In the United States, universal screening of blood donations for Zika virus was not cost-effective during the first year, according to research published in Annals of Internal Medicine.
“The Zika epidemic of the Americas beginning in 2015 remains the largest outbreak to date,” W. Alton Russell, MS, from Stanford University, and colleagues wrote. “In response, the FDA briefly discontinued blood collection in Puerto Rico in February 2016, requiring blood to be imported until universal individual donation nucleic acid testing (ID-NAT) was operationalized in March 2016.”
Today, universal screening is still required and mini-pool NAT (MP-NAT) is permitted; however, the effectiveness and cost-effectiveness of these measures is not known, according to the researchers.
Russell and colleagues sought to determine the effectiveness and cost-effectiveness of universal ID-NAT, universal MP-NAT and alternative Zika virus screening policies in the United States and Puerto Rico by simulating the costs, quality-adjusted life-years and clinical outcomes. The microsimulation detected Zika-related harms to transfusion recipients, sexual partners and their infants.
The researchers found that in the United States, none of the screening policies were cost-effective. Compared with no screening, the cost per QALY for universal ID-NAT in the United States was $341 million per QALY (95% CI, 125 million to 2.9 billion).
However, in Puerto Rico, MP-NAT was cost-effective at $81,123 per QALY (95% CI, –49,138 to 978,242), but only during high mosquito season.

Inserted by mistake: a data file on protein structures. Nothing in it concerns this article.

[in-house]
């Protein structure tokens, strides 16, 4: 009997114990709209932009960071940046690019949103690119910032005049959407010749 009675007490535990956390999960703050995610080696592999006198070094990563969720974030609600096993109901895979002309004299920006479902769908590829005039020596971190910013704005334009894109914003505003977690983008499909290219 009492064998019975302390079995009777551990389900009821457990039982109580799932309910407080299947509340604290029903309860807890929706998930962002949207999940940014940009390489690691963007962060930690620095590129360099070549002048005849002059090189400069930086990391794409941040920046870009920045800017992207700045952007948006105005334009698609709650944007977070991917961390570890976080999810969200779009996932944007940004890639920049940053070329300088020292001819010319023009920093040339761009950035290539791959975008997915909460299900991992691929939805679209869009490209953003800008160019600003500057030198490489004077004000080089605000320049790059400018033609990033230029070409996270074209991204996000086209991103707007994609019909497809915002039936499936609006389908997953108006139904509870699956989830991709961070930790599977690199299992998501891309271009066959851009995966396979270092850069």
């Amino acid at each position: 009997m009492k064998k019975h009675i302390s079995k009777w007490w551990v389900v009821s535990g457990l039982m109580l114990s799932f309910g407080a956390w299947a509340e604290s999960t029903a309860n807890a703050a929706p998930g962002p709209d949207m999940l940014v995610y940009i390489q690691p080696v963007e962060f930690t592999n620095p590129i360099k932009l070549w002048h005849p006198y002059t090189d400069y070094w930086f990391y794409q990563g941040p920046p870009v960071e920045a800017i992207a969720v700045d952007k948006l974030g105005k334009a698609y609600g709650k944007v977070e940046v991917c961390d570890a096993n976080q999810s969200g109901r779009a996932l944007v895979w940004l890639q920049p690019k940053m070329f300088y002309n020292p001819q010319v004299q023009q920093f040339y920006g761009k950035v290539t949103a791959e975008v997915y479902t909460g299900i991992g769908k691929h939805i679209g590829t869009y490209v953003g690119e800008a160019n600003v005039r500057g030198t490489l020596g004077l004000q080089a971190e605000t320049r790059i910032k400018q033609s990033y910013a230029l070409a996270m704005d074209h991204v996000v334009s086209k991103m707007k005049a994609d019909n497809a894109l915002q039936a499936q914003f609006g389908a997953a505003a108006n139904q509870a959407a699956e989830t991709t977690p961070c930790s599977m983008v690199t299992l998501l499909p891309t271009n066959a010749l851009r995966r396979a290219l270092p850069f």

In the United States, an estimated 44.7 (95% CI, 32.1-59.1) transfusion transmission cases, including mild febrile illness, Guillain–Barré syndrome and congenital Zika syndrome, would have occurred during the first year of screening if no intervention was implemented, whereas in Puerto Rico, there would have been an estimated 242.2 cases (95% CI, 194.9-291.5 cases).
Sensitivity analyses demonstrated similar results.
“Screening blood donors for Zika virus is currently not cost-effective in any jurisdiction in this study,” Russell and colleagues concluded.
In a related editorial, Katherine D. Ellingson, PhD, from the University of Arizona, and Matthew J. Kuehnert, MD, from MTF Biologics, wrote that the study by Russell and colleagues was well-executed.
The study “provides a platform for discussing tradeoffs in concrete terms and in light of current — although imperfect — knowledge,” they wrote. “This perspective can be helpful in decisions about blood safety, which remain intensified by public fear and scientific uncertainty.” – by Alaina Tedesco
Disclosures: Ellingson and Kuehnert report no relevant financial disclosures. Russell reports receiving personal fees from Terumo BCT. Please see study for all other authors’ relevant financial disclosures.